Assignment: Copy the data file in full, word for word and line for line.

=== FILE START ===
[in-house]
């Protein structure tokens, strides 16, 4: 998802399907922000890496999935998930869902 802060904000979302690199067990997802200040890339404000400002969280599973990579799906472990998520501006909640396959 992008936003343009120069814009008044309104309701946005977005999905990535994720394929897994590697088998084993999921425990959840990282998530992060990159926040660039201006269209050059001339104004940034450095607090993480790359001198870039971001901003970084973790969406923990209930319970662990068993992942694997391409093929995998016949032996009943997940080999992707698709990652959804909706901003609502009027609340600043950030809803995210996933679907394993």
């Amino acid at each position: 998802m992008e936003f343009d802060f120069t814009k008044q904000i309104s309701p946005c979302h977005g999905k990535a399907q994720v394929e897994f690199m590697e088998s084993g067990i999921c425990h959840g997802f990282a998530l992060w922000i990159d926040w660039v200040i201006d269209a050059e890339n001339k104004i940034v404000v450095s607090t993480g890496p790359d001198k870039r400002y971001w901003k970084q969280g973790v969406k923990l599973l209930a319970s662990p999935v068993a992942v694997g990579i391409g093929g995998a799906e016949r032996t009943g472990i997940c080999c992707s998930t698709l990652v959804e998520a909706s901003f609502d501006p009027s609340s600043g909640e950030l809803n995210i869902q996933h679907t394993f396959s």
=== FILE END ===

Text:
[in-house]
């Protein structure tokens, strides 16, 4: 998802399907922000890496999935998930869902 802060904000979302690199067990997802200040890339404000400002969280599973990579799906472990998520501006909640396959 992008936003343009120069814009008044309104309701946005977005999905990535994720394929897994590697088998084993999921425990959840990282998530992060990159926040660039201006269209050059001339104004940034450095607090993480790359001198870039971001901003970084973790969406923990209930319970662990068993992942694997391409093929995998016949032996009943997940080999992707698709990652959804909706901003609502009027609340600043950030809803995210996933679907394993």
């Amino acid at each position: 998802m992008e936003f343009d802060f120069t814009k008044q904000i309104s309701p946005c979302h977005g999905k990535a399907q994720v394929e897994f690199m590697e088998s084993g067990i999921c425990h959840g997802f990282a998530l992060w922000i990159d926040w660039v200040i201006d269209a050059e890339n001339k104004i940034v404000v450095s607090t993480g890496p790359d001198k870039r400002y971001w901003k970084q969280g973790v969406k923990l599973l209930a319970s662990p999935v068993a992942v694997g990579i391409g093929g995998a799906e016949r032996t009943g472990i997940c080999c992707s998930t698709l990652v959804e998520a909706s901003f609502d501006p009027s609340s600043g909640e950030l809803n995210i869902q996933h679907t394993f396959s």